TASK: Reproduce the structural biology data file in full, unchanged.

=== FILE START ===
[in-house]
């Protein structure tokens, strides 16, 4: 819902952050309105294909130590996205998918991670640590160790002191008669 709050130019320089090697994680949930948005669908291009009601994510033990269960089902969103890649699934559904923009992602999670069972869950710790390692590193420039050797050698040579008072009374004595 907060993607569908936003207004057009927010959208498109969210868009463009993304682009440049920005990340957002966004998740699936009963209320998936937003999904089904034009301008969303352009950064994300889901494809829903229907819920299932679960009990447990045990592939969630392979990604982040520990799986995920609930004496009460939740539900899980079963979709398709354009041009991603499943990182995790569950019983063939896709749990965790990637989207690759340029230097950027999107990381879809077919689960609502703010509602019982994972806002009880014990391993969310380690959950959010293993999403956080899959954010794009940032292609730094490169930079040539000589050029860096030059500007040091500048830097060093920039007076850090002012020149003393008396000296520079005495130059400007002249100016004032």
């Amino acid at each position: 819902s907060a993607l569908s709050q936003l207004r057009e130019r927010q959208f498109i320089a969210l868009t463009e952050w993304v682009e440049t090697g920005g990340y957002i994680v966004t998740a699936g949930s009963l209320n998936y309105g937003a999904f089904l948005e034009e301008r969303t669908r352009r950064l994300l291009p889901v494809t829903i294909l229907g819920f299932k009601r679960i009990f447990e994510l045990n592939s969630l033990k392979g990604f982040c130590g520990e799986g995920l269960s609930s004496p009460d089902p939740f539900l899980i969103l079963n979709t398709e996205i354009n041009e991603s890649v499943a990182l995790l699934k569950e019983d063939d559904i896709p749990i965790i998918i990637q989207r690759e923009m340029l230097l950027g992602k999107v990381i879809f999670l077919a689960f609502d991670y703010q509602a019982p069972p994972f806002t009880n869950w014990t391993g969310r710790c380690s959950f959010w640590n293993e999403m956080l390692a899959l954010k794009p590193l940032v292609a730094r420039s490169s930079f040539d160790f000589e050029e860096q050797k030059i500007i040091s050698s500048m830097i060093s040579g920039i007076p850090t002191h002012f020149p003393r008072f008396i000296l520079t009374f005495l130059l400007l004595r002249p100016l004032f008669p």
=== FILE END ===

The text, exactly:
[in-house]
């Protein structure tokens, strides 16, 4: 819902952050309105294909130590996205998918991670640590160790002191008669 709050130019320089090697994680949930948005669908291009009601994510033990269960089902969103890649699934559904923009992602999670069972869950710790390692590193420039050797050698040579008072009374004595 907060993607569908936003207004057009927010959208498109969210868009463009993304682009440049920005990340957002966004998740699936009963209320998936937003999904089904034009301008969303352009950064994300889901494809829903229907819920299932679960009990447990045990592939969630392979990604982040520990799986995920609930004496009460939740539900899980079963979709398709354009041009991603499943990182995790569950019983063939896709749990965790990637989207690759340029230097950027999107990381879809077919689960609502703010509602019982994972806002009880014990391993969310380690959950959010293993999403956080899959954010794009940032292609730094490169930079040539000589050029860096030059500007040091500048830097060093920039007076850090002012020149003393008396000296520079005495130059400007002249100016004032």
């Amino acid at each position: 819902s907060a993607l569908s709050q936003l207004r057009e130019r927010q959208f498109i320089a969210l868009t463009e952050w993304v682009e440049t090697g920005g990340y957002i994680v966004t998740a699936g949930s009963l209320n998936y309105g937003a999904f089904l948005e034009e301008r969303t669908r352009r950064l994300l291009p889901v494809t829903i294909l229907g819920f299932k009601r679960i009990f447990e994510l045990n592939s969630l033990k392979g990604f982040c130590g520990e799986g995920l269960s609930s004496p009460d089902p939740f539900l899980i969103l079963n979709t398709e996205i354009n041009e991603s890649v499943a990182l995790l699934k569950e019983d063939d559904i896709p749990i965790i998918i990637q989207r690759e923009m340029l230097l950027g992602k999107v990381i879809f999670l077919a689960f609502d991670y703010q509602a019982p069972p994972f806002t009880n869950w014990t391993g969310r710790c380690s959950f959010w640590n293993e999403m956080l390692a899959l954010k794009p590193l940032v292609a730094r420039s490169s930079f040539d160790f000589e050029e860096q050797k030059i500007i040091s050698s500048m830097i060093s040579g920039i007076p850090t002191h002012f020149p003393r008072f008396i000296l520079t009374f005495l130059l400007l004595r002249p100016l004032f008669p």